Carla Bley's Lost Chords

It’s a mystery how Carla Bley’s new CD, The Lost Chords Find Paolo Fresu (ECM), achieves its greatness. Even the word seems too freighted for music so minimal. A scale segues into a simple melody, followed by a straight harmony, some swishes on snare and hi-hat, a bass line that follows an equally simple counterpoint. Yet some quirky gravity holds these strands in magical equipoise, like a Calder mobile.

The album’s title is less Dada than it may seem, though the effect is no doubt intended. The Lost Chords is Bley’s longstanding quartet—herself on piano, Andy Sheppard on sax, Steve Swallow on bass, and Billy Drummond on drums—and they’re joined here by the Italian trumpeter, Paolo Fresu. I’m unfamiliar with Fresu’s previous work, but he's very appealing; he plays with a clarion tone, with a slight huff of breathiness.

Bley, a furtive presence on the jazz scene for the past four decades, came to prominence with her large-ensemble works, most notably the Kurt Weillian all-star double album of 1968, Escalator Over the Hill, and, not long after, her arrangements for Charlie Haden’s Liberation Music Orchestra. Her small-ensemble albums have had their charm, but this latest is by far the most ambitious and successful. The tunes, all composed by Bley, are melancholic ballads or gentle romps, with a Latin tinge and a great deal of whimsy.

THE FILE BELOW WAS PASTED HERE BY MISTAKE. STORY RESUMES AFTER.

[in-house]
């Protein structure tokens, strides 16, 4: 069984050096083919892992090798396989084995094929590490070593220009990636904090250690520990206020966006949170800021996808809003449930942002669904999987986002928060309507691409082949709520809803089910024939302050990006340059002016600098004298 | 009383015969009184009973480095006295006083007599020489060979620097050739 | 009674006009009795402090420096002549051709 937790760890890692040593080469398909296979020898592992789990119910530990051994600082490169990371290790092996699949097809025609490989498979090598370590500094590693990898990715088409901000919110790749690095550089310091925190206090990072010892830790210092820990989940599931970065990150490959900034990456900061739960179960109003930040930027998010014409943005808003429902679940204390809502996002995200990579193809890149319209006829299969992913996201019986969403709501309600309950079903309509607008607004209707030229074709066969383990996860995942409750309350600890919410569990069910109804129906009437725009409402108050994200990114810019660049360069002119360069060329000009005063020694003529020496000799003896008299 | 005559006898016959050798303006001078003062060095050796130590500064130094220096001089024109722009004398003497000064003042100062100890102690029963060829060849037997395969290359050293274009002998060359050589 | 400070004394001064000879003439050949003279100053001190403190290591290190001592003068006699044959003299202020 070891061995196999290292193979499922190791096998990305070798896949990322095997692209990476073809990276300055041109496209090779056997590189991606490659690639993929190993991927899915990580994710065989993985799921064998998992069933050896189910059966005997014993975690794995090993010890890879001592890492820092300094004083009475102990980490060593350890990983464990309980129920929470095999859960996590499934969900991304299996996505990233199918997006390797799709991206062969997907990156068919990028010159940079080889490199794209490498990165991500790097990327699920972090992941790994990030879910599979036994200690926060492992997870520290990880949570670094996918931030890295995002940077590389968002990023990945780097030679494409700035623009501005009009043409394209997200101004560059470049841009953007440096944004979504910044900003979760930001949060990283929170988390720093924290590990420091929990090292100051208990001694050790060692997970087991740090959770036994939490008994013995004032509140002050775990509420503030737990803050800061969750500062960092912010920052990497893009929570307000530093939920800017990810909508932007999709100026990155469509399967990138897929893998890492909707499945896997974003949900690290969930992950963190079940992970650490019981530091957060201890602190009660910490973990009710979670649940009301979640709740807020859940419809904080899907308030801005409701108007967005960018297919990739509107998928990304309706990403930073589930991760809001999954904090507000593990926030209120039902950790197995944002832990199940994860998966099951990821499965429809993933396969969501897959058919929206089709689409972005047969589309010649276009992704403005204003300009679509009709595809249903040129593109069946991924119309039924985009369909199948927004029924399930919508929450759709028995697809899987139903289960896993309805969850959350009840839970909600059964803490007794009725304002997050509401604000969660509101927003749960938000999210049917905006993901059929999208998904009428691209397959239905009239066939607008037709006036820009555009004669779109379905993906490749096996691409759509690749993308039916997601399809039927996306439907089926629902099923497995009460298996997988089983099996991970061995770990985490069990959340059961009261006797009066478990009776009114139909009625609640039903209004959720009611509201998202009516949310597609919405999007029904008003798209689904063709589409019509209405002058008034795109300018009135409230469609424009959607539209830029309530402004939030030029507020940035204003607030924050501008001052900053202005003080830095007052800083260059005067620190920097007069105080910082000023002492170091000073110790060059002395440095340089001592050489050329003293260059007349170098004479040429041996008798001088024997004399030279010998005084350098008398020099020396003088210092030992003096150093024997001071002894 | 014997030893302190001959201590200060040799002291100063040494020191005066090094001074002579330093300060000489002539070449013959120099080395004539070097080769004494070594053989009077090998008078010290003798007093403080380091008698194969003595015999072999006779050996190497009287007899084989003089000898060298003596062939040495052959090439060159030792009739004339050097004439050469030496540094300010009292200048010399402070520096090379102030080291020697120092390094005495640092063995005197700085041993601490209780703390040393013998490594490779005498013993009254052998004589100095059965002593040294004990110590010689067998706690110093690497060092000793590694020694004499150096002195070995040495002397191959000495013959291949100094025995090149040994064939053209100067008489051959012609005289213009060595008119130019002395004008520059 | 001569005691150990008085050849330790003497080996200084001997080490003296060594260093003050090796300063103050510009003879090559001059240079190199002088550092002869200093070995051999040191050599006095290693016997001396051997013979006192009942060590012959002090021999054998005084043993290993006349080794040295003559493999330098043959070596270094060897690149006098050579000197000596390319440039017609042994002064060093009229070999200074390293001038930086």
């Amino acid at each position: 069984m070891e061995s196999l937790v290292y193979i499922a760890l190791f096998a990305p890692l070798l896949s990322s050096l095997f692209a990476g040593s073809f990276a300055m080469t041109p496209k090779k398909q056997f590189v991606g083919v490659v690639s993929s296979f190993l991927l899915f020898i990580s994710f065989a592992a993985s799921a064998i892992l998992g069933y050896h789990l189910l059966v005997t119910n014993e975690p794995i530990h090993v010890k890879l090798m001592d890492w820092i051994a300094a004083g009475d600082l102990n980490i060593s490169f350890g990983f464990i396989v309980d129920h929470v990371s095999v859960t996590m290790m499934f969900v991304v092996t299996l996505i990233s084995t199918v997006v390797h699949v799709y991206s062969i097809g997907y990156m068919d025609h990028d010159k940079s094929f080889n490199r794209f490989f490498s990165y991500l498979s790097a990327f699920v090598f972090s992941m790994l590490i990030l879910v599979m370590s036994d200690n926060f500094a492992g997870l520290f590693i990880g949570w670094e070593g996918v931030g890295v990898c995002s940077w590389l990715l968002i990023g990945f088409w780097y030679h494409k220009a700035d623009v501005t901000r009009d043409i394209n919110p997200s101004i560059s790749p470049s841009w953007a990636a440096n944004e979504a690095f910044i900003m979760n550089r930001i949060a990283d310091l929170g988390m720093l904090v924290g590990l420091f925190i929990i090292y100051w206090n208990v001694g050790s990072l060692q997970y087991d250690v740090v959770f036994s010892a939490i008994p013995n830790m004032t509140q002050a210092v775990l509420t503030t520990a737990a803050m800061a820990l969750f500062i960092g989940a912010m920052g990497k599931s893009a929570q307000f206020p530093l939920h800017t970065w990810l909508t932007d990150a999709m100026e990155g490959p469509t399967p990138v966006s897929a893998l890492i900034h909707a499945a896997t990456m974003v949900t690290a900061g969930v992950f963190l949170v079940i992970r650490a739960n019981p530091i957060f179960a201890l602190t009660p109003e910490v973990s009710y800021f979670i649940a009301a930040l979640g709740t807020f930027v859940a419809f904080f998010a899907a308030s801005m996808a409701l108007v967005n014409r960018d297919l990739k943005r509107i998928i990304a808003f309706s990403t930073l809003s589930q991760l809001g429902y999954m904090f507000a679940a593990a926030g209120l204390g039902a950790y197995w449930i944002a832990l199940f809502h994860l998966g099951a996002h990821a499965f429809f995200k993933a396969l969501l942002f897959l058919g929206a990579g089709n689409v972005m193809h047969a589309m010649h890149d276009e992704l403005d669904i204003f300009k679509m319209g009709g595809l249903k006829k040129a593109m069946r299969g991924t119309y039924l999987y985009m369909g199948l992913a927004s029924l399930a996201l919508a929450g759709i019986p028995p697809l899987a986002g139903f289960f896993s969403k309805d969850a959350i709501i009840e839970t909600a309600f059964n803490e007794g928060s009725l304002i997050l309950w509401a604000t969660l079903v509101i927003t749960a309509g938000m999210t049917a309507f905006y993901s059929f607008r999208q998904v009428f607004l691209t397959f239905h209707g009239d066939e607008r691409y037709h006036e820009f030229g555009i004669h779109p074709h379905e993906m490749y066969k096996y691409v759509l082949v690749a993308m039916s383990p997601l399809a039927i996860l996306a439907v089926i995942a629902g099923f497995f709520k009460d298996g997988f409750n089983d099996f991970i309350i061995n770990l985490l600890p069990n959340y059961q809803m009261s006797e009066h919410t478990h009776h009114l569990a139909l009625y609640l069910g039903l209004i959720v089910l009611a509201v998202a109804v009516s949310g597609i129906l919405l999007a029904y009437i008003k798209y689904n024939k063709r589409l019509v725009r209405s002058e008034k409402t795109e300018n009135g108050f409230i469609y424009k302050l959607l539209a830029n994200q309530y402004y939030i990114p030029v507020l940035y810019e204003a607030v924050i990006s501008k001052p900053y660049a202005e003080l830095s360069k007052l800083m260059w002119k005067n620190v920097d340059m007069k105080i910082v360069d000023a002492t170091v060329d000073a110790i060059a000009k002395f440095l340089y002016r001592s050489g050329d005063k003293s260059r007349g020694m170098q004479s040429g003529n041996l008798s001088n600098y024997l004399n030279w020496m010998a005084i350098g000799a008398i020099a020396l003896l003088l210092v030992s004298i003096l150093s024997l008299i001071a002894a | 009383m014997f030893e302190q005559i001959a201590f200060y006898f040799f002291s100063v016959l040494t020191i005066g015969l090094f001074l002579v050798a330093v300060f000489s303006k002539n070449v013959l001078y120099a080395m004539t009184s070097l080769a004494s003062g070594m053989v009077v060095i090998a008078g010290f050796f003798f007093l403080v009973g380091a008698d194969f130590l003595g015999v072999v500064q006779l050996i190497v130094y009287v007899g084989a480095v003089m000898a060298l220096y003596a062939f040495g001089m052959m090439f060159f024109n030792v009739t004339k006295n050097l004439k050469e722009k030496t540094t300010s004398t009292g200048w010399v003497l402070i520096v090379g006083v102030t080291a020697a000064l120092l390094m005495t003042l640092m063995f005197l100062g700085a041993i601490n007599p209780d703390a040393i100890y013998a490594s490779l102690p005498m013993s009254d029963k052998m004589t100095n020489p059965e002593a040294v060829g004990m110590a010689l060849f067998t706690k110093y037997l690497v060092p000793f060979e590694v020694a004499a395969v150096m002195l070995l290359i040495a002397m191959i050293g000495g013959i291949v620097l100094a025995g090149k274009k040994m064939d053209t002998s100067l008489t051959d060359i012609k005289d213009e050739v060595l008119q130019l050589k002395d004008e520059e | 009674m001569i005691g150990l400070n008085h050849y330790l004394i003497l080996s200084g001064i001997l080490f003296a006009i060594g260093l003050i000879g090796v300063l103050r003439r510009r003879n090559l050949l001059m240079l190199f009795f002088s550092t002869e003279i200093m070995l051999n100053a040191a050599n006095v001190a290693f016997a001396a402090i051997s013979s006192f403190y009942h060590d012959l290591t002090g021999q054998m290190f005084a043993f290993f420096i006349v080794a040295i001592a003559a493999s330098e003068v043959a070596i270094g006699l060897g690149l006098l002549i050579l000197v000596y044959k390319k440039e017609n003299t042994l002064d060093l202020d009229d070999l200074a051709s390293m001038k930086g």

The engineers are Gerard de Haro and Nicolas Baillard, and the sound they’ve laid down is airy and 3D vivid.

Jim Shannon's picture

Thanks for highlighting both of the underrated Bleys...For those who have come to enjoy any of Carla's more minimalist work, I would highly recommend her series of duet albums with her long time partner Steve Swallow. The deep and multifaceted relationship of music and life between these two master musicians is compellingly clear, particularly on one of the earlier WATT albums, simply entitled "DUETs".